Income Disparity In US Continues

Middle-class incomes have been stagnant for at least a generation, while the wealthiest tier has surged ahead at lighting speed.

In 1988, the income of an average American taxpayer was $33,400, adjusted for inflation. Fast forward 20 years, and not much had changed: The average income was still just $33,000 in 2008, according to IRS data.

Meanwhile, the richest 1% of Americans – those making $380,000 or more – have seen their incomes grow 33% over the last 20 years.

Experts point to some of the usual suspects – like technology and globalization – to explain the widening gap between the haves and have-nots.

But there’s more to the story.

One major pull on the working man was the decline of unions and other labor protections, said Bill Rodgers, a former chief economist for the Labor Department, now a professor at Rutgers University.

Because of deals struck through collective bargaining, union workers have traditionally earned 15% to 20% more than their non-union counterparts, Rodgers said. But union membership has declined rapidly over the past 30 years. In 1983, union workers made up about 20% of the workforce. In 2010, they represented less than 12%.

Without collective bargaining pushing up wages, especially for blue-collar work – average incomes have stagnated.

International competition is another factor. While globalization has lifted millions out of poverty in developing nations, it hasn’t been a win for middle class workers in the US. Factory workers have seen many of their jobs shipped to other countries where labor is cheaper, putting more downward pressure on American wages.

“As we became more connected to China, that poses the question of whether our wages are being set in Beijing,” Rodgers said.

Finding it harder to compete with cheaper manufacturing costs abroad, the US has emerged as primarily a services-producing economy. That trend has created a cultural shift in the job skills American employers are looking for.

While average folks were losing ground in the economy, the wealthiest were capitalizing on some of those same factors, and driving an even bigger wedge between themselves and the rest of America.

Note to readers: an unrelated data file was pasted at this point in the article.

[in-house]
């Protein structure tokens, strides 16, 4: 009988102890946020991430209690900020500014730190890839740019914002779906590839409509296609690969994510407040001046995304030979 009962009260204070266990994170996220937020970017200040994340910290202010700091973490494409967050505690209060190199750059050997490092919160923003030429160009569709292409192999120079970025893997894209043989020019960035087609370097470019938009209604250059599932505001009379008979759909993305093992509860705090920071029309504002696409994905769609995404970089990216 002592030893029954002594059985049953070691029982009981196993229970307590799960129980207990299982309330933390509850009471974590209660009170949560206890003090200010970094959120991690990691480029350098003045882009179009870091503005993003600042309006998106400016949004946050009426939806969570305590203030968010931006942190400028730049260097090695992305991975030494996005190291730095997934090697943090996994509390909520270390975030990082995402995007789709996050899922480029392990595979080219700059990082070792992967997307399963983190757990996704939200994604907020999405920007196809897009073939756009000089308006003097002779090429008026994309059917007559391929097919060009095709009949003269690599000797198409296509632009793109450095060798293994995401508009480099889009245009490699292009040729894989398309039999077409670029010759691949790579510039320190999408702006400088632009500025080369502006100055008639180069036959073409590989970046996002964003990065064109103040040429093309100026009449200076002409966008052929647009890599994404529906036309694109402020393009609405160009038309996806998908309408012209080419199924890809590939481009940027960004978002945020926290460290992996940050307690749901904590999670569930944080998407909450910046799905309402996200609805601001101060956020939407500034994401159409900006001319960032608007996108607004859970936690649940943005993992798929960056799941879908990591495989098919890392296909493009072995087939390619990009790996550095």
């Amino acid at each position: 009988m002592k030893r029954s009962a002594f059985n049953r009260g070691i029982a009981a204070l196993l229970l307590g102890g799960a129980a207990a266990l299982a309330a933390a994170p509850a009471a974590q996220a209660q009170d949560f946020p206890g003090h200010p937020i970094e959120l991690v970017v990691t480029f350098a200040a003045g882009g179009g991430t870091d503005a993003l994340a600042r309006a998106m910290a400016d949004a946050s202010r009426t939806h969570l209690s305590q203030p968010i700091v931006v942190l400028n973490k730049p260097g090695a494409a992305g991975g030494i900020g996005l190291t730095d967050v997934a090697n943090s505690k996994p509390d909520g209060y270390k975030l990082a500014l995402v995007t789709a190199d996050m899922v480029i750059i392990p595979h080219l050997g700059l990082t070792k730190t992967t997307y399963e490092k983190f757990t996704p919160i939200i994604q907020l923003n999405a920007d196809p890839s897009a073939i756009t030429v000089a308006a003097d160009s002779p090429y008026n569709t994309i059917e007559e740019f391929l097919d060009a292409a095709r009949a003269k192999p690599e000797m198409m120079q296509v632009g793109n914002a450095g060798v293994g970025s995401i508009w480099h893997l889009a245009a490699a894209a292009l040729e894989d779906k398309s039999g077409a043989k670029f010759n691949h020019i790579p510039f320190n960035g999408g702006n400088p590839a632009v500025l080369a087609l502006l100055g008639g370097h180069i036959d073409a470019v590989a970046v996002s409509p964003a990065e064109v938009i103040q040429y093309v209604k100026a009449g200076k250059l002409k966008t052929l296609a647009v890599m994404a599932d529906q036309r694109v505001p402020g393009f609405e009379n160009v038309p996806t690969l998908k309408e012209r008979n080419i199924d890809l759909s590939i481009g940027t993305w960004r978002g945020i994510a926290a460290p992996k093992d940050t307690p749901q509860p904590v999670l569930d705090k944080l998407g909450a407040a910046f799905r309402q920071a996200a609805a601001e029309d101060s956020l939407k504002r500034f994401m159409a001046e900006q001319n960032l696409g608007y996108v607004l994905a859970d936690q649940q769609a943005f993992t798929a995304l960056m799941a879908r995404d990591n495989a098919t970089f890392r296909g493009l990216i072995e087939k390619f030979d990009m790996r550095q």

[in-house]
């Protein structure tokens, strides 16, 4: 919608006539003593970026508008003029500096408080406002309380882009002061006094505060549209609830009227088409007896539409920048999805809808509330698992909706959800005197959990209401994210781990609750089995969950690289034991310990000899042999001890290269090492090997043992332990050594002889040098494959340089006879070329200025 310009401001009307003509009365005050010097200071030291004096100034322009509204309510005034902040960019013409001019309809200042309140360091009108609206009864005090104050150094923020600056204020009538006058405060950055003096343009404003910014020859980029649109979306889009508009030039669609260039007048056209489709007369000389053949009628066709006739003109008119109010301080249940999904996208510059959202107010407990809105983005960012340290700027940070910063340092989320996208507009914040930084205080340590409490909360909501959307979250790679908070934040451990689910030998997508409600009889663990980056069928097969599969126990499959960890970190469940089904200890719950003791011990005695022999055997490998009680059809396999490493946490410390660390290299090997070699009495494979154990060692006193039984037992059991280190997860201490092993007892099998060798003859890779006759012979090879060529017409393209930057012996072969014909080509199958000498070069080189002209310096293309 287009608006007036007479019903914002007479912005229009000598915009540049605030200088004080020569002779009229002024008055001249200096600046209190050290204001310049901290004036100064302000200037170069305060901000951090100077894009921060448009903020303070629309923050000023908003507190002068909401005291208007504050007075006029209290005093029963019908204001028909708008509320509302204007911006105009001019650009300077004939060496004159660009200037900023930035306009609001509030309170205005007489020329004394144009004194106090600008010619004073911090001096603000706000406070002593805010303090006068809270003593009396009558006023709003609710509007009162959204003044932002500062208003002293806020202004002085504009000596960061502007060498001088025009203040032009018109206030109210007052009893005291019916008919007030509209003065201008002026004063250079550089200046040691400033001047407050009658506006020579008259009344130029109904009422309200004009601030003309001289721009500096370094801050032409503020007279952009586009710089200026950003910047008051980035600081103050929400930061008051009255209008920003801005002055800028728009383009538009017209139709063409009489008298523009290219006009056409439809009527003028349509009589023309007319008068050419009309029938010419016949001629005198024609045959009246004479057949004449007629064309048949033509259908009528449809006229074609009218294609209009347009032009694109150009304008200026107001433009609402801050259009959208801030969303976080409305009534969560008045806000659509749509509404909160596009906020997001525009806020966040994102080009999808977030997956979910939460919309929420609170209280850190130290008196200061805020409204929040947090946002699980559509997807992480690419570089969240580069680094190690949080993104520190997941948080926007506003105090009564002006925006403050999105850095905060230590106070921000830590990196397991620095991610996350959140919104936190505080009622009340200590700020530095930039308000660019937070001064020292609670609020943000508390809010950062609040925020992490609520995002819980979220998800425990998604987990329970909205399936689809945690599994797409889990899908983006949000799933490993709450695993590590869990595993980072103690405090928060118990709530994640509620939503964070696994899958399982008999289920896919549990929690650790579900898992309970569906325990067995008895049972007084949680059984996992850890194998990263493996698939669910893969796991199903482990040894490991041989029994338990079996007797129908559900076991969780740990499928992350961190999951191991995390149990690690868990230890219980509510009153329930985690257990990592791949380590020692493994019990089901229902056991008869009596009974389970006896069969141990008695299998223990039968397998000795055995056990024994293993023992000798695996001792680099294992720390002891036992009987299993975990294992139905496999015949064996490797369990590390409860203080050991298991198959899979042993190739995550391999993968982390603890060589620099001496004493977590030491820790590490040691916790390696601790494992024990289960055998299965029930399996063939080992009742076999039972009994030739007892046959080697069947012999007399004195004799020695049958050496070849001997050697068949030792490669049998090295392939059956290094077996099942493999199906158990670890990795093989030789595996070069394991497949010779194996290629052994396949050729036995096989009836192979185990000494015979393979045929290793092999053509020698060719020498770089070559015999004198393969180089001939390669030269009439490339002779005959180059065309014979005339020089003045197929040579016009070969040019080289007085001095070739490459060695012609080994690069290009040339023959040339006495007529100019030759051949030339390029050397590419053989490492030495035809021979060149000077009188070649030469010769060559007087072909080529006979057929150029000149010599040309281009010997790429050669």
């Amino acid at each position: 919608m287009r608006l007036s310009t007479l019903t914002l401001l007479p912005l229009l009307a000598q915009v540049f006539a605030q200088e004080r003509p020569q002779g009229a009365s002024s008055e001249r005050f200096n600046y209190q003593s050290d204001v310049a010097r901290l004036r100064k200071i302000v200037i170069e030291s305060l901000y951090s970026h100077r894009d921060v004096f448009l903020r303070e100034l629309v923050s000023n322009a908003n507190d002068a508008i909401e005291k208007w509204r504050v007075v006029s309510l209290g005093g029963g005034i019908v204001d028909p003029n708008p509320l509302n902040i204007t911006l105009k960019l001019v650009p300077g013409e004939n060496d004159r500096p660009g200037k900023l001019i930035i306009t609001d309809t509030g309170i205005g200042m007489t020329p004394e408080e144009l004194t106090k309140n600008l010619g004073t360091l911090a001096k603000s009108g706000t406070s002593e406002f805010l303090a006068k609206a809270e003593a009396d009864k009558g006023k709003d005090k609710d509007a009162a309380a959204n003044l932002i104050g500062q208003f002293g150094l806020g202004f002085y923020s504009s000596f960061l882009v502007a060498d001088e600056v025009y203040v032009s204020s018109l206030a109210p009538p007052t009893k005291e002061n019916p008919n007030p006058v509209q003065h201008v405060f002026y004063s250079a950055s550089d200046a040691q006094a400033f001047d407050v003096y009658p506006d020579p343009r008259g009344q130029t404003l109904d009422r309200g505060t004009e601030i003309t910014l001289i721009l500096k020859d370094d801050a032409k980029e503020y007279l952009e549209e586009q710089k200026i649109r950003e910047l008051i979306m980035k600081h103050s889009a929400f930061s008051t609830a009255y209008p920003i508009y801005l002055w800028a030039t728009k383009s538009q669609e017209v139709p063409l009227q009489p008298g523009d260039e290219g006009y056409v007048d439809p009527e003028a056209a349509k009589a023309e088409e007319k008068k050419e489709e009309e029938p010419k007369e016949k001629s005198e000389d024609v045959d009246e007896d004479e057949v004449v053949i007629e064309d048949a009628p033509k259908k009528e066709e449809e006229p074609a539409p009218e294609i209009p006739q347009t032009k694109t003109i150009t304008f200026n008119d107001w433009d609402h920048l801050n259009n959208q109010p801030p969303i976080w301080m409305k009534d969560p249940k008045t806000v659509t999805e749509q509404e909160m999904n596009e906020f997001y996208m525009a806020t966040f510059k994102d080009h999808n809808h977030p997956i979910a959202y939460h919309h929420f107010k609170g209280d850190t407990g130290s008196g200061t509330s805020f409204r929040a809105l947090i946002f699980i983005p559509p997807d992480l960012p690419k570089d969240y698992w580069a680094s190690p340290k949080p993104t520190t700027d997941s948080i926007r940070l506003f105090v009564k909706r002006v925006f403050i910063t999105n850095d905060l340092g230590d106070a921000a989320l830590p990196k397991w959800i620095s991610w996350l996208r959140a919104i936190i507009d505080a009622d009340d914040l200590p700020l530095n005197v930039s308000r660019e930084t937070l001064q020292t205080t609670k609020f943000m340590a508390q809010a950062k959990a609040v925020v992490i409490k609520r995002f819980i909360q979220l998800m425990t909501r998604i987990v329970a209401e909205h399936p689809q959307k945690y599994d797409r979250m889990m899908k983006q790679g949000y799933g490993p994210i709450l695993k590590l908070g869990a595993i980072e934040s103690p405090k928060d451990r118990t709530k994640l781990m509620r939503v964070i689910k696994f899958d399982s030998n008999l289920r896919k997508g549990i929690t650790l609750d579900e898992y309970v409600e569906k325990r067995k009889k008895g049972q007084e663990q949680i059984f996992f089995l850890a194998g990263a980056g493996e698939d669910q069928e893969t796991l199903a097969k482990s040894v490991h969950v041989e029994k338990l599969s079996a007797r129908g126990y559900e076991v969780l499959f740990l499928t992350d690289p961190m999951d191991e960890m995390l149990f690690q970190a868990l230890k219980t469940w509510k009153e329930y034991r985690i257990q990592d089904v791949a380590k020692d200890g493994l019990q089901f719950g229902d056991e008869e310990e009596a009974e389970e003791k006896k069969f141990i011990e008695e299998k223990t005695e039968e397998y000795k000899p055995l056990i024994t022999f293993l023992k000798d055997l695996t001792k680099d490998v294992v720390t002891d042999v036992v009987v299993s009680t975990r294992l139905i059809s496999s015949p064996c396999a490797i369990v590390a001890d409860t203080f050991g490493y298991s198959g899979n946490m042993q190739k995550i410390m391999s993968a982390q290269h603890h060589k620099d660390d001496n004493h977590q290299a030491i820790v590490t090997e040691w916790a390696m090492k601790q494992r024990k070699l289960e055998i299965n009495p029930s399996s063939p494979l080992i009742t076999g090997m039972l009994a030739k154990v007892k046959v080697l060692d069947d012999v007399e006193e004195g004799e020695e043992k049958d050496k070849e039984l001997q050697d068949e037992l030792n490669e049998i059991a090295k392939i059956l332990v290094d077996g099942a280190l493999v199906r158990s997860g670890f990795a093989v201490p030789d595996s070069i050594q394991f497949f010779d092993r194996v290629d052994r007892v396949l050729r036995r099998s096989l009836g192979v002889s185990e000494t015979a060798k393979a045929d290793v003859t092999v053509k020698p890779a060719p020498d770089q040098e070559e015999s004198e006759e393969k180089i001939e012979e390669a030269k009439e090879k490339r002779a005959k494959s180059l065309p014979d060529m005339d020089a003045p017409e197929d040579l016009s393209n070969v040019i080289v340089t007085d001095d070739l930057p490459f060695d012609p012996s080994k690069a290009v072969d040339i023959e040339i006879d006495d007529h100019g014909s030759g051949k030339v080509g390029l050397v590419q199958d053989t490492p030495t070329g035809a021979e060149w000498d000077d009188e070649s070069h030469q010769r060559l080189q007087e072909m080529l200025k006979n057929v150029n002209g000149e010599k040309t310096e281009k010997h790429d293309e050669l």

Continue via CNN

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One Comment to “Income Disparity In US Continues”

  1. I strongly suspect that neither political party really knows what to do regarding the economy, nor do the experts, although they have opinions and theories. The problem is simply too large, complex, and interconnected with economies of other nations, over which the US has no control.
    To fix most things in the universe, you have to get them to “sit still” at least for a short period of time, and suspend those outside factors bearing on the problem. This is a dynamic situation. If we as a society actually knew what worked, and could establish a cause and effect relationship with any certainty, we would have done it by now.
    Is it possible, as postulated by some, that the liberal, conservative, progressive, corporate and banking interests, and libertarian POWER FORCES in our society are laughing all the way to the bank, and that we minions with little money and power are the ones complaining? And that because of new technological advances in communication and the power of the Internet, the voice of the minions is now being disseminated with greater force, essentially saying, “Stop! Enough is enough!”?
    Furthermore, is this a case of the minions fighting for limited scraps at the bottom of the heap, while the real riches are controlled by a few? Have we at the bottom been pitted against one another?

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